This is an entirely rational response to the huge workload of surveying, harvesting, bundling, and distributing the breadth of academic standards in your content area.
This is especially true if that content area is English-Language Arts, which has no less than six separate sets of standards in Common Core menu. That means dozens and dozens of standards ranging in complexity from “spell correctly” to “Analyze multiple interpretations of a story, drama, or poem (e.g., recorded or live production of a play or recorded novel or poetry), evaluating how each version interprets the source text. (Include at least one play by Shakespeare and one play by an American dramatist.)”
Organizing makes sense. Sequencing is a type of organization—thus Scopes and Sequences and Curriculum Maps based on given academic standards. These documents function in a lot of ways, primarily in ensuring all of the content gets covered, and creating the possibility of a common experience for teachers so that data and instructional resources can be shared.
The Problem
The challenge comes when that organization creates artificial barriers and awkward pathways through content. In pursuit of “getting through it all,” it’s easy to encourage bad thinking habits, and worse, provide misleading data about what students actually understand.
Imagine for a moment each of your units. Whether you use genre-based units (a “poetry” unit, an “linear equations” unit, etc.), thematic units (where learning experiences are planned around themes and thematic questions), project-based learning, or some mix of these approaches and others, not all content is equally important.
So how can you keep from screwing up your curriculum map? Or revise the one you were thoughtlessly handed 3 days before school started, taking lemons and making lemonade?
1. Prioritize
Recently, the concept of “power standards” has surfaced, recognition that not all academic standards are created equal. Some standards are naturally more interesting than others, more enduring than others, more complex, or can be leveraged to aggregate other standards and related content together. For example, in English-Language Arts, a standard involving explicit and implicit themes might be considered a power standard due to its ability to involve other standards or content, including: author purpose, audience awareness, tone, text structure, theme vs thesis, and others.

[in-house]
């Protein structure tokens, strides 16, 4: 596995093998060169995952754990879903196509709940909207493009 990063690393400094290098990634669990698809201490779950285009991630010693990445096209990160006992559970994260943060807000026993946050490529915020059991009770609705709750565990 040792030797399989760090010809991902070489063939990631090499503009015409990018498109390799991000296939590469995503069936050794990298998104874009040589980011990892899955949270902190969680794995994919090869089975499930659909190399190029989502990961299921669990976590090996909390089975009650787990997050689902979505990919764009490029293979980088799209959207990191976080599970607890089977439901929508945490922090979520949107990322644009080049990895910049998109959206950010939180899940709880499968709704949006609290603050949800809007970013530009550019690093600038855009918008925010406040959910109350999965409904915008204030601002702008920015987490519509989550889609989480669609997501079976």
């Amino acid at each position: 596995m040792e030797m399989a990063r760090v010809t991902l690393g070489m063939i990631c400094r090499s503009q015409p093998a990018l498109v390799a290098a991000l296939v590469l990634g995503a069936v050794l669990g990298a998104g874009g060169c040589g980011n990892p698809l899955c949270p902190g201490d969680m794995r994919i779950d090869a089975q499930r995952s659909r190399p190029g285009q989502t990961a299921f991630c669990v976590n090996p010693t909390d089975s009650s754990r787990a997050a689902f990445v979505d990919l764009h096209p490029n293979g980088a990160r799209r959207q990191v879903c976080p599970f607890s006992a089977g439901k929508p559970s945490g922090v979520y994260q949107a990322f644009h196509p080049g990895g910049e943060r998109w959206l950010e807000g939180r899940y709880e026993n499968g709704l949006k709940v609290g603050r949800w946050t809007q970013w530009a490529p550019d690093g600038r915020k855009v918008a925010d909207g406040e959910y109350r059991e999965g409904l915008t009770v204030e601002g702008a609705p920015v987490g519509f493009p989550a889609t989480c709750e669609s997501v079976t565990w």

2. Use Spiraling
It makes sense then that if certain content is “more important”—for any number of reasons—that content should be “spiraled.” We’ll get more into spiraling in a separate post, but essentially spiraling in curriculum is the process of embedding critical content throughout the year. This usually means that at the beginning of the year, this content is delivered at lower levels of Bloom’s taxonomy. So if we take the aforementioned example of “theme,” in August theme will be defined, examples will be given, and early analysis will occur. By mid-year, students will be analyzing themes of simple texts more closely, and begin analyzing the themes of more complex texts (and digital media), and by March, students will be analyzing complex themes of complex texts.
3. Diversify Assessment Forms
The process of responding to the personalized learning needs of your students likely begins with assessment. Even if you don’t differentiate the content, processes, or products of learning, simply altering how you assess understanding can go a long way towards truly personalized learning for students.
Whether you simply offer students choice in assessment forms—multiple choice versus concept-mapping, short response versus student conferencing, an exit slip versus a journal entry—the more variety and choice you can build into assessment, the better you can protect students from the problematic curriculum mapping practices than can sabotage student academic performance.
Testing is not engaging, but assessment can be.
Conclusion
In seeking to cover all of the content, do all that you can to avoid the phenomenon of sprinting through unit after unit. The content that will serve both you and students most powerfully likely needs to be prioritize and spiraled throughout the academic year.
If you can also diversify assessment in your classroom—offering student voice, choice, and the ability for students to prove what they understand—and the depth at which they understand—in a variety of ways, the better the chance you are able to meaningfully respond to the personalized learning needs of your students.
Tuesday, August 20, 2013
Monday, August 19, 2013
My Favourite No
Thursday, August 1, 2013
10 Reasons to Try 20% Time in the Classroom
Yet another list of 10 for you to countdown the days of summer. Take one a day for 10 business days while you consider using 20% time (a.k.a. #geniushour for you Tweeps out there) in your classroom in the fall...
Originally posted by Ross Crockett on
Originally posted by Ross Crockett on
“Here's a radical new idea you may not have heard of—20% time. With this concept, you devote that percentage of class time to allow students to discover and learn the things they want to, and in the ways they want to learn them. Sound crazy? I urge you to try it on in your own classroom. Below, AJ Juliani provides us with a list of reasons why it's worth considering as a classroom teaching and learning strategy.”